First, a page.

Modernizing Authentication — What It Takes to Transform Secure Access
Valeri Aleksejev, 32, of Estonia last week admitted his involvement in the DNSChanger malware scheme.
"In U.S. District Court in Manhattan on Friday, Aleksejev pleaded guilty to conspiracy to commit wire fraud and conspiracy to commit computer intrusion," writes Reuters' Bernard Vaughan. "He faces up to 25 years in prison, deportation and the forfeiture of $7 million. The scam had several components, including a 'click-hijacking fraud' in which the malware re-routed searches by users on infected computers to sites designated by the defendants, prosecutors said in the indictment."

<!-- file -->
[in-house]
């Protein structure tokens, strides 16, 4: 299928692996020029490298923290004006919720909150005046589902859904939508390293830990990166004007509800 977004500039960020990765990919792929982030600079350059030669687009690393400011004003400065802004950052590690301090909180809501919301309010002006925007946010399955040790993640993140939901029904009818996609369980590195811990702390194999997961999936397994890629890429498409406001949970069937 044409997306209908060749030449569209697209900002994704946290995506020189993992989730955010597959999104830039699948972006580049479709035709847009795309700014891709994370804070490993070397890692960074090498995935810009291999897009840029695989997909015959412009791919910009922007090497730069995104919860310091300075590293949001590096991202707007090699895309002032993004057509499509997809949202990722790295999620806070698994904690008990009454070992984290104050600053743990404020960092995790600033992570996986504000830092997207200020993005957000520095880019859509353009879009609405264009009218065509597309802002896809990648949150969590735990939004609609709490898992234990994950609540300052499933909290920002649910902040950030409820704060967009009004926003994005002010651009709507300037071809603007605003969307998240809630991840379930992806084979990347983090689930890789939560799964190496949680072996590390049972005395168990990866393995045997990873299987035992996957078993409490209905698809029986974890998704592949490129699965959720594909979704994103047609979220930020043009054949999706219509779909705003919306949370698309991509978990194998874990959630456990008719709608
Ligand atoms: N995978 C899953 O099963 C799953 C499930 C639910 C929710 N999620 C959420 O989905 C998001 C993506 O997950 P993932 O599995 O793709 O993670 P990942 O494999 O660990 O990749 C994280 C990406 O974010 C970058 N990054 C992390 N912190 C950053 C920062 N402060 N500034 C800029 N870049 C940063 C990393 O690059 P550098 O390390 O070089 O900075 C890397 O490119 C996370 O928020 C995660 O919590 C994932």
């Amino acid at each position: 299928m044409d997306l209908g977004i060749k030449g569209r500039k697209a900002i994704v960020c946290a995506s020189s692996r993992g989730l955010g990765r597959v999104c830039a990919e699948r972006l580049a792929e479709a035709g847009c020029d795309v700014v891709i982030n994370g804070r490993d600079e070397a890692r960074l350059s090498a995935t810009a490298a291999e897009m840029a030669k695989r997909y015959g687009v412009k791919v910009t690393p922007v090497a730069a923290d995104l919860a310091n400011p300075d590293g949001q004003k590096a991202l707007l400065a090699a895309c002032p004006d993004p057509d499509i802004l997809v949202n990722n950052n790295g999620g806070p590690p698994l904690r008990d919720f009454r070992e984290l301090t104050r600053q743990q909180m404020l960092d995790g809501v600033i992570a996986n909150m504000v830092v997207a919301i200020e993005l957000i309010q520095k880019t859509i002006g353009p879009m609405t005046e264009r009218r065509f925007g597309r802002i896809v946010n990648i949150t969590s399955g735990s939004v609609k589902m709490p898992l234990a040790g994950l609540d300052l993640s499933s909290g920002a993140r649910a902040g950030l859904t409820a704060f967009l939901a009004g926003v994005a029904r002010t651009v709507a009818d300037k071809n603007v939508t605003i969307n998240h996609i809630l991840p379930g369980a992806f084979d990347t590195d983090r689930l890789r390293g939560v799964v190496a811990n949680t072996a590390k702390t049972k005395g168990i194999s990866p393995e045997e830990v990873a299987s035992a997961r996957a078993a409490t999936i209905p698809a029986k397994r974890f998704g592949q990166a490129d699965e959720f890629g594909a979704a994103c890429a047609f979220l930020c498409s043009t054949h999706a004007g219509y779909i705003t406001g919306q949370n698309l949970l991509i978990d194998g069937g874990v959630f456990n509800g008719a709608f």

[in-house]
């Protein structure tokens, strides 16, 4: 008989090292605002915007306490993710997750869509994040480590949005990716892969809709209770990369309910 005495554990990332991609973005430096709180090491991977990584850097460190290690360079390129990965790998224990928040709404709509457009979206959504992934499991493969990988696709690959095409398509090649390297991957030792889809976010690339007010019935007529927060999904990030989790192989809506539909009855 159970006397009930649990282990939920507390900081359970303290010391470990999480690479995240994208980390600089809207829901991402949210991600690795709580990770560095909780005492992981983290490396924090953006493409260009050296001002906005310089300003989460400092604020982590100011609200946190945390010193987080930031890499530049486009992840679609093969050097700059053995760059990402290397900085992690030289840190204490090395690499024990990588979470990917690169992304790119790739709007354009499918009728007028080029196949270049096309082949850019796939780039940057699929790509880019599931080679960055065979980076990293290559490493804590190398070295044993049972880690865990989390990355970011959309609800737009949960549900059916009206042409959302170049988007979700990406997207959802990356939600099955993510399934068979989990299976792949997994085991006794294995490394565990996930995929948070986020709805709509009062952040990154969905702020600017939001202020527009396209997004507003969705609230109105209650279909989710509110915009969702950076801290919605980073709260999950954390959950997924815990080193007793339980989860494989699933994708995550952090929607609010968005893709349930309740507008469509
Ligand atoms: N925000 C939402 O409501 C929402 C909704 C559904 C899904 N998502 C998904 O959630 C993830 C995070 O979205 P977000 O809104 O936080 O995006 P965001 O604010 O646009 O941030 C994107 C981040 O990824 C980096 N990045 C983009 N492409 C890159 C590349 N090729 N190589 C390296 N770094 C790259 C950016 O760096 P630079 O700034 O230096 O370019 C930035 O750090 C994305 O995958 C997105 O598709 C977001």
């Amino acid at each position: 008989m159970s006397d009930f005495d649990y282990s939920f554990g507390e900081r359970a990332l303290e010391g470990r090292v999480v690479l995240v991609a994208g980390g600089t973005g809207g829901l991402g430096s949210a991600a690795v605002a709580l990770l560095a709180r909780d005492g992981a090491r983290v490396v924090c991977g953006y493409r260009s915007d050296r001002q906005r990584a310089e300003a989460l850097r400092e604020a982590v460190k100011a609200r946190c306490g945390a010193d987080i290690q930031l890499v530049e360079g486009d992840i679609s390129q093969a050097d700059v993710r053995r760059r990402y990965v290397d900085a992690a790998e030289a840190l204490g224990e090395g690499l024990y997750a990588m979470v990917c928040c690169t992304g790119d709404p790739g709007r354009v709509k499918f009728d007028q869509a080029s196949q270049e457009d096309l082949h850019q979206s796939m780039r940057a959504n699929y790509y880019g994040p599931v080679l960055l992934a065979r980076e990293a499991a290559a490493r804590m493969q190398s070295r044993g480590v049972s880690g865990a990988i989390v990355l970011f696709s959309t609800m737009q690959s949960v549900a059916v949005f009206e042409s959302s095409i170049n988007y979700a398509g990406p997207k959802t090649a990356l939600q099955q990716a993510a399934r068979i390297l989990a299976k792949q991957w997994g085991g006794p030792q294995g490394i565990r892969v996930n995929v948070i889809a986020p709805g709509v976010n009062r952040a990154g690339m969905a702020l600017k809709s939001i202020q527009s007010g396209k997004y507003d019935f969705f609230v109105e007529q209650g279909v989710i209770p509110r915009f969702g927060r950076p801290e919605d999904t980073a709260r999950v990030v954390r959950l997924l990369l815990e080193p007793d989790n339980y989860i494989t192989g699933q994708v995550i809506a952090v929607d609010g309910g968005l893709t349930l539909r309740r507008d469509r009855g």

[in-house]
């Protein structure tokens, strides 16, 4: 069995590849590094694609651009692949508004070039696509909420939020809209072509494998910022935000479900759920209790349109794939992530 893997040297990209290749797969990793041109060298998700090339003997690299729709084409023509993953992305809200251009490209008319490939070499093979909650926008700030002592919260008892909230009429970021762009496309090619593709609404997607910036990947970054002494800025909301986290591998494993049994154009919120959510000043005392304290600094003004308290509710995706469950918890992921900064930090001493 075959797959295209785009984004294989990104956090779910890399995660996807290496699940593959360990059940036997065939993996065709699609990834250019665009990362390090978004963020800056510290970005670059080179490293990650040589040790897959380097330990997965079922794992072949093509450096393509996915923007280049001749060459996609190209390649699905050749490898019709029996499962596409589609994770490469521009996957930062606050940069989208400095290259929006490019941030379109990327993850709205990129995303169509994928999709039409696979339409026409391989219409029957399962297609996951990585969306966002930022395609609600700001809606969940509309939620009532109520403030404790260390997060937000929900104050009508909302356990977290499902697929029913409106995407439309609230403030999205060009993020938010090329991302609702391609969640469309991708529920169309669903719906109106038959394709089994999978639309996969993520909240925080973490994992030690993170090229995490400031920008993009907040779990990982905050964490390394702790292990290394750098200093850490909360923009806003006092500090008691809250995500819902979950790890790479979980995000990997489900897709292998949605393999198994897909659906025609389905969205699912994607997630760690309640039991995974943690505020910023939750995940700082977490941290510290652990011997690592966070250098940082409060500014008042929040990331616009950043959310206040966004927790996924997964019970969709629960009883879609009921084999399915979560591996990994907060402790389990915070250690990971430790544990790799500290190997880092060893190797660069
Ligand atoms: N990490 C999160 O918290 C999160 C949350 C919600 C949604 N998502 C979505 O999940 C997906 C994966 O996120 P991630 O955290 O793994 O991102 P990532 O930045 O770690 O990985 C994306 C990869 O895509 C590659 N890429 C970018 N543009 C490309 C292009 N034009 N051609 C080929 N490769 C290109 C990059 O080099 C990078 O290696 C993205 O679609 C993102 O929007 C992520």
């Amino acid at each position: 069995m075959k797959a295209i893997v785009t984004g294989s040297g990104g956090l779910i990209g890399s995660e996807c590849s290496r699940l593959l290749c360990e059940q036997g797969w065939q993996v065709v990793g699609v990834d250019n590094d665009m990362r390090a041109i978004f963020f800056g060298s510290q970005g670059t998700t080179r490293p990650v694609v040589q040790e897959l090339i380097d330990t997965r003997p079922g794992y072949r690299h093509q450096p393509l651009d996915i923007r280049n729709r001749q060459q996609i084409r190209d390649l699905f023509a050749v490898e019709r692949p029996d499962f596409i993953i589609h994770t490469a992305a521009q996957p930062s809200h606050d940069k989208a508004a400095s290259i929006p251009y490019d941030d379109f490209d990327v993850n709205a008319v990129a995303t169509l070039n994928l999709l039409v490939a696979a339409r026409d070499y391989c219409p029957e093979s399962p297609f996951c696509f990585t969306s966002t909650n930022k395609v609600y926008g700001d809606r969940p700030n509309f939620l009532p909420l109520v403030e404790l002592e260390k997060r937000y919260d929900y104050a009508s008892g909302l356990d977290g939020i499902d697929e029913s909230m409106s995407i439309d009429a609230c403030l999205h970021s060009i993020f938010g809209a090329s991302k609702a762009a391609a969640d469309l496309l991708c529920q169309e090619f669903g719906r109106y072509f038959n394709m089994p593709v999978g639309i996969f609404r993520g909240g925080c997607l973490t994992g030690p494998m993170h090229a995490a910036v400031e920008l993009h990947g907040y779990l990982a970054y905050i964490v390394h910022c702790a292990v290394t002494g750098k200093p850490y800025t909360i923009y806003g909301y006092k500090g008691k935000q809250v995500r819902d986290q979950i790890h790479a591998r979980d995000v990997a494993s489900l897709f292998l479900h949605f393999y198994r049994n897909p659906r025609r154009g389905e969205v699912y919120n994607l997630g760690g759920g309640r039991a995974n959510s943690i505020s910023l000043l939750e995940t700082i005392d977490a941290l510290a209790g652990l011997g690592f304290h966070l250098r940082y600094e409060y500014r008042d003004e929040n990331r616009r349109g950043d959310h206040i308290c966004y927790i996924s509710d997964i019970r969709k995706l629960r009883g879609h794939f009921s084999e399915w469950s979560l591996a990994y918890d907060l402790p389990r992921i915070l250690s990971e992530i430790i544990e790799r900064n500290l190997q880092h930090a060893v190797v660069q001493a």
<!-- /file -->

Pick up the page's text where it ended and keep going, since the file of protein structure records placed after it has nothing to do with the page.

"The DNSChanger botnet was taken down in 2011 when the FBI and Estonian national police made arrests in that country, while data centers in New York and Chicago that served as the command-and-control infrastructure for the botnet where shut down," writes CRN's Robert Westervelt.
"In court, Aleksejev said he had helped write code that blocked infected machines from receiving anti-virus updates," writes The Register's John Leyden. "His lawyer claimed his client was broke. Aleksejev and five other Estonians were arrested by police in the Baltic republic in November 2011."